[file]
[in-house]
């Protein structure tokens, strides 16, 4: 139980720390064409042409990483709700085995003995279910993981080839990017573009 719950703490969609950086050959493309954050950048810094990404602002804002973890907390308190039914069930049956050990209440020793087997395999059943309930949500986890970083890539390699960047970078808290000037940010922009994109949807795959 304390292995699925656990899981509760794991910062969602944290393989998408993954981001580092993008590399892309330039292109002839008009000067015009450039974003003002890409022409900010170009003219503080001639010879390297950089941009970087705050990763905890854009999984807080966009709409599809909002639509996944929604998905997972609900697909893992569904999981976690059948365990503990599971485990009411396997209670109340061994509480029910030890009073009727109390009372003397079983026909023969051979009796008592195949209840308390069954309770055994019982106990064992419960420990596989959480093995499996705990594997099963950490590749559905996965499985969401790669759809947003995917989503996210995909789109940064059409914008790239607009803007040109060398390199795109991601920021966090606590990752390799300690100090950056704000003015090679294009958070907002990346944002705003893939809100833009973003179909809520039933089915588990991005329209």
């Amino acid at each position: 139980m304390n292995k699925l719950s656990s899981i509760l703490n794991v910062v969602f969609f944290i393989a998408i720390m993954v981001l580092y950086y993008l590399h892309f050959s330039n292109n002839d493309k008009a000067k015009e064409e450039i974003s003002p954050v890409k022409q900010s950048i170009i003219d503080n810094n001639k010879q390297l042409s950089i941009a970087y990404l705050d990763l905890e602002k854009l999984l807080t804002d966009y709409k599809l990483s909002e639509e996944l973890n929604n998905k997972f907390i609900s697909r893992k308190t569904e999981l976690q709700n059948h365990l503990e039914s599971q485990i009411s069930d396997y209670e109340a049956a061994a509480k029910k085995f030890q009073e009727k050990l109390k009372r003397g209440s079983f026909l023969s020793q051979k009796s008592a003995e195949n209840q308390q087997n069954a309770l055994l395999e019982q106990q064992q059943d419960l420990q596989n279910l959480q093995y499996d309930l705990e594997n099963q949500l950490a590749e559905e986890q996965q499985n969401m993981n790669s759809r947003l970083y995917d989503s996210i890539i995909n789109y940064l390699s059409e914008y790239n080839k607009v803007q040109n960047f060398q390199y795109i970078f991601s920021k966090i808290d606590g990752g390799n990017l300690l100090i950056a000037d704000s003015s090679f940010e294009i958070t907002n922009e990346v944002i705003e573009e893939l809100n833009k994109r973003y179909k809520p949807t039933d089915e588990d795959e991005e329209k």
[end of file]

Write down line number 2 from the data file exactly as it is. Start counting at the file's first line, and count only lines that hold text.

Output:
């Protein structure tokens, strides 16, 4: 139980720390064409042409990483709700085995003995279910993981080839990017573009 719950703490969609950086050959493309954050950048810094990404602002804002973890907390308190039914069930049956050990209440020793087997395999059943309930949500986890970083890539390699960047970078808290000037940010922009994109949807795959 304390292995699925656990899981509760794991910062969602944290393989998408993954981001580092993008590399892309330039292109002839008009000067015009450039974003003002890409022409900010170009003219503080001639010879390297950089941009970087705050990763905890854009999984807080966009709409599809909002639509996944929604998905997972609900697909893992569904999981976690059948365990503990599971485990009411396997209670109340061994509480029910030890009073009727109390009372003397079983026909023969051979009796008592195949209840308390069954309770055994019982106990064992419960420990596989959480093995499996705990594997099963950490590749559905996965499985969401790669759809947003995917989503996210995909789109940064059409914008790239607009803007040109060398390199795109991601920021966090606590990752390799300690100090950056704000003015090679294009958070907002990346944002705003893939809100833009973003179909809520039933089915588990991005329209």